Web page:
Latest Outlook Vulnerability may be the prime bug of the year 2023

Latest Outlook Vulnerability may be the prime bug of the year 2023

CVE-2023-23397 is a zero-day vulnerability that Microsoft recently patched in Microsoft Outlook. If exploited, this vulnerability could allow an attacker to escalate their privileges, view the victim’s Net-NTLMv2 challenge-response authentication hash, and reveal their identity.

Security experts are now saying that CVE-2023-23397 is now sufficiently harmful to turn into the bug with the greatest impact of the year. More proof-of-concept (PoC) exploits have emerged since their publication just three days ago, and since user involvement is not necessary for abuse, this development is likely to result in a snowballing of criminal interest.

Latest Outlook Vulnerability may be the prime bug of the year 2023
Latest Outlook Vulnerability may be the prime bug of the year 2023

According to Cyber security experts, further risks include disruption of corporate operations and company continuity, distribution of malware, breach of business emails for financial gain, and compromising critical IT systems. By delivering malicious Outlook notes or tasks to the target, the attackers can capture NTLM authentication passwords. These immediately start the attack when the Outlook client retrieves and processes them, which could result in exploitation before the email is displayed in the Preview Pane. In other words, a subject is vulnerable to an attack even if they do not read the email.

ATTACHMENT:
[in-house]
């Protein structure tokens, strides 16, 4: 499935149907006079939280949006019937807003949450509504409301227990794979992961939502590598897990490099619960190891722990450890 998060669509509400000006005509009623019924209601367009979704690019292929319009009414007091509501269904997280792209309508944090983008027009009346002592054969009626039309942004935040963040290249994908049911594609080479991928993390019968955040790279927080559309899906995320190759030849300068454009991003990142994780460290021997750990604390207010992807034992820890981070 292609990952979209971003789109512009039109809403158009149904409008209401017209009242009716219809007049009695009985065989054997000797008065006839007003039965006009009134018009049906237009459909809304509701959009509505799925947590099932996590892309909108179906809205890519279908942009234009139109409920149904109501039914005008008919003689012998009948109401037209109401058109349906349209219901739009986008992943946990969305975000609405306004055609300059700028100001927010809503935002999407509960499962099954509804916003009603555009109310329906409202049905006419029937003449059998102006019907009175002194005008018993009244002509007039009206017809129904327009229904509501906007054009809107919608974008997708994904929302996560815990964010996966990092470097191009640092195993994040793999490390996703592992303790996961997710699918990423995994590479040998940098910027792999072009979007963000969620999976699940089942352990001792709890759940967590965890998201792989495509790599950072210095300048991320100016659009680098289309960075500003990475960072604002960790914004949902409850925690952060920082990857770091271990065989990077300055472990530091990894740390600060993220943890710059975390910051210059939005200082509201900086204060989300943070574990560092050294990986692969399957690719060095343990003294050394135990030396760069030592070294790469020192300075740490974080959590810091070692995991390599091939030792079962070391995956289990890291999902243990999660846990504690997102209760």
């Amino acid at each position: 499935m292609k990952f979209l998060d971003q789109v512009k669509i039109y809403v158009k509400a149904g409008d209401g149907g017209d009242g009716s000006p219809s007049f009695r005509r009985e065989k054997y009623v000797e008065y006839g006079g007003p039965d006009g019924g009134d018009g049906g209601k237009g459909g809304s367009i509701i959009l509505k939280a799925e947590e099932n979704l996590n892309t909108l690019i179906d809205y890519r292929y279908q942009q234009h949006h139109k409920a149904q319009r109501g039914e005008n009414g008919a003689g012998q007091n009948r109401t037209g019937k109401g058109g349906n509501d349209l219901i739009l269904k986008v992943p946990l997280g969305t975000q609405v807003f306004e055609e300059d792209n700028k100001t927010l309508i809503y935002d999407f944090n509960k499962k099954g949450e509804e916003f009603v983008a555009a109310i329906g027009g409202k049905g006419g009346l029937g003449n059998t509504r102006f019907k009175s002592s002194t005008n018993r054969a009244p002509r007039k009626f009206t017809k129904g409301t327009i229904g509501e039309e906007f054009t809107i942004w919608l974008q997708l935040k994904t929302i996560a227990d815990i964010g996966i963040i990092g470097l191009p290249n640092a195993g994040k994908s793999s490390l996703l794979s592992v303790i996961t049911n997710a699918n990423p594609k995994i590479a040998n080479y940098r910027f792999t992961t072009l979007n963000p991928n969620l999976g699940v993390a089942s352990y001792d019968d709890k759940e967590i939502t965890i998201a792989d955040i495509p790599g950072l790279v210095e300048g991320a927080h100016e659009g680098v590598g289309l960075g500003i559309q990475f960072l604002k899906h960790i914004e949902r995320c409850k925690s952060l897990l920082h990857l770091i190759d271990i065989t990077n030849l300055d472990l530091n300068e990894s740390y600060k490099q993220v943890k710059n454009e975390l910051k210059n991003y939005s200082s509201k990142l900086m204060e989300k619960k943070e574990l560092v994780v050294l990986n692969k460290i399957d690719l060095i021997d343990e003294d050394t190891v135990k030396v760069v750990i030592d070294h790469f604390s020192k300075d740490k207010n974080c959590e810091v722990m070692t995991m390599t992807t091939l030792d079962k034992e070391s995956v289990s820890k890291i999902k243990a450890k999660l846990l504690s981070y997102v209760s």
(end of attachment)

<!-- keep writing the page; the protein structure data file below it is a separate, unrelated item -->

There are some alternatives for fixing the problem, as listed below if updating can not be done right away.

How to Protect Against CVE-2023-23397

According to Hornetsecurity’s Hofmann, professionals should use perimeter firewalls, local firewalls, and VPN configurations to prevent TCP 445/SMB outbound communication to the Internet from the network for those who cannot apply patches right away. This action prevents NTLM authentication signals from being sent to remote file shares, thereby resolving the CVE-2023-23397 vulnerability

To prohibit NTLM from being used as an authentication method, organizations should also add individuals to the “Protected Users Security Group” in Active Directory.

When compared to other techniques of deactivating NTLM, Broomhead claims this way streamlines troubleshooting. For high-value identities like domain managers, it is especially helpful.

Microsoft has offered a script to locate and clear up or delete Exchange communications with UNC.


Author: Harsh Vikram Shahi

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